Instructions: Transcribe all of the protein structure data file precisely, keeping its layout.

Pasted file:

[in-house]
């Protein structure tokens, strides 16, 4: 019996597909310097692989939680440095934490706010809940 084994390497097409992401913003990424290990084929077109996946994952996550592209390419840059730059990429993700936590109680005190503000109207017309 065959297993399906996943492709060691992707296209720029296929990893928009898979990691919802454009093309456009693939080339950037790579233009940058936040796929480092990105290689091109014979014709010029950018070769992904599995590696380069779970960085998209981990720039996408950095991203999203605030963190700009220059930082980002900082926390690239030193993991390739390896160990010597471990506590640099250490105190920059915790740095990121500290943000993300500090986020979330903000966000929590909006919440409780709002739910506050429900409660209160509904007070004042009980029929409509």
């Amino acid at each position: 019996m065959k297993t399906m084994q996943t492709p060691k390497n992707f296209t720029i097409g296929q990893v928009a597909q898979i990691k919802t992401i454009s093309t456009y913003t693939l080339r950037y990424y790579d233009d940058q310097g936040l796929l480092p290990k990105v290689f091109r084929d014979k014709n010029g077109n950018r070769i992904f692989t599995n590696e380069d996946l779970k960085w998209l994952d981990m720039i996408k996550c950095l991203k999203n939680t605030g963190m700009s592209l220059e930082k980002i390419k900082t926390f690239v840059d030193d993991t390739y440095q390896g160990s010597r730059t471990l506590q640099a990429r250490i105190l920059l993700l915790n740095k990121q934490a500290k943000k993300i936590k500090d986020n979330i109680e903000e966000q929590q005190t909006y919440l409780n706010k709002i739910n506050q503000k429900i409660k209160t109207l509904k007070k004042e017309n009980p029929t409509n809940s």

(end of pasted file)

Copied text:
[in-house]
């Protein structure tokens, strides 16, 4: 019996597909310097692989939680440095934490706010809940 084994390497097409992401913003990424290990084929077109996946994952996550592209390419840059730059990429993700936590109680005190503000109207017309 065959297993399906996943492709060691992707296209720029296929990893928009898979990691919802454009093309456009693939080339950037790579233009940058936040796929480092990105290689091109014979014709010029950018070769992904599995590696380069779970960085998209981990720039996408950095991203999203605030963190700009220059930082980002900082926390690239030193993991390739390896160990010597471990506590640099250490105190920059915790740095990121500290943000993300500090986020979330903000966000929590909006919440409780709002739910506050429900409660209160509904007070004042009980029929409509």
């Amino acid at each position: 019996m065959k297993t399906m084994q996943t492709p060691k390497n992707f296209t720029i097409g296929q990893v928009a597909q898979i990691k919802t992401i454009s093309t456009y913003t693939l080339r950037y990424y790579d233009d940058q310097g936040l796929l480092p290990k990105v290689f091109r084929d014979k014709n010029g077109n950018r070769i992904f692989t599995n590696e380069d996946l779970k960085w998209l994952d981990m720039i996408k996550c950095l991203k999203n939680t605030g963190m700009s592209l220059e930082k980002i390419k900082t926390f690239v840059d030193d993991t390739y440095q390896g160990s010597r730059t471990l506590q640099a990429r250490i105190l920059l993700l915790n740095k990121q934490a500290k943000k993300i936590k500090d986020n979330i109680e903000e966000q929590q005190t909006y919440l409780n706010k709002i739910n506050q503000k429900i409660k209160t109207l509904k007070k004042e017309n009980p029929t409509n809940s």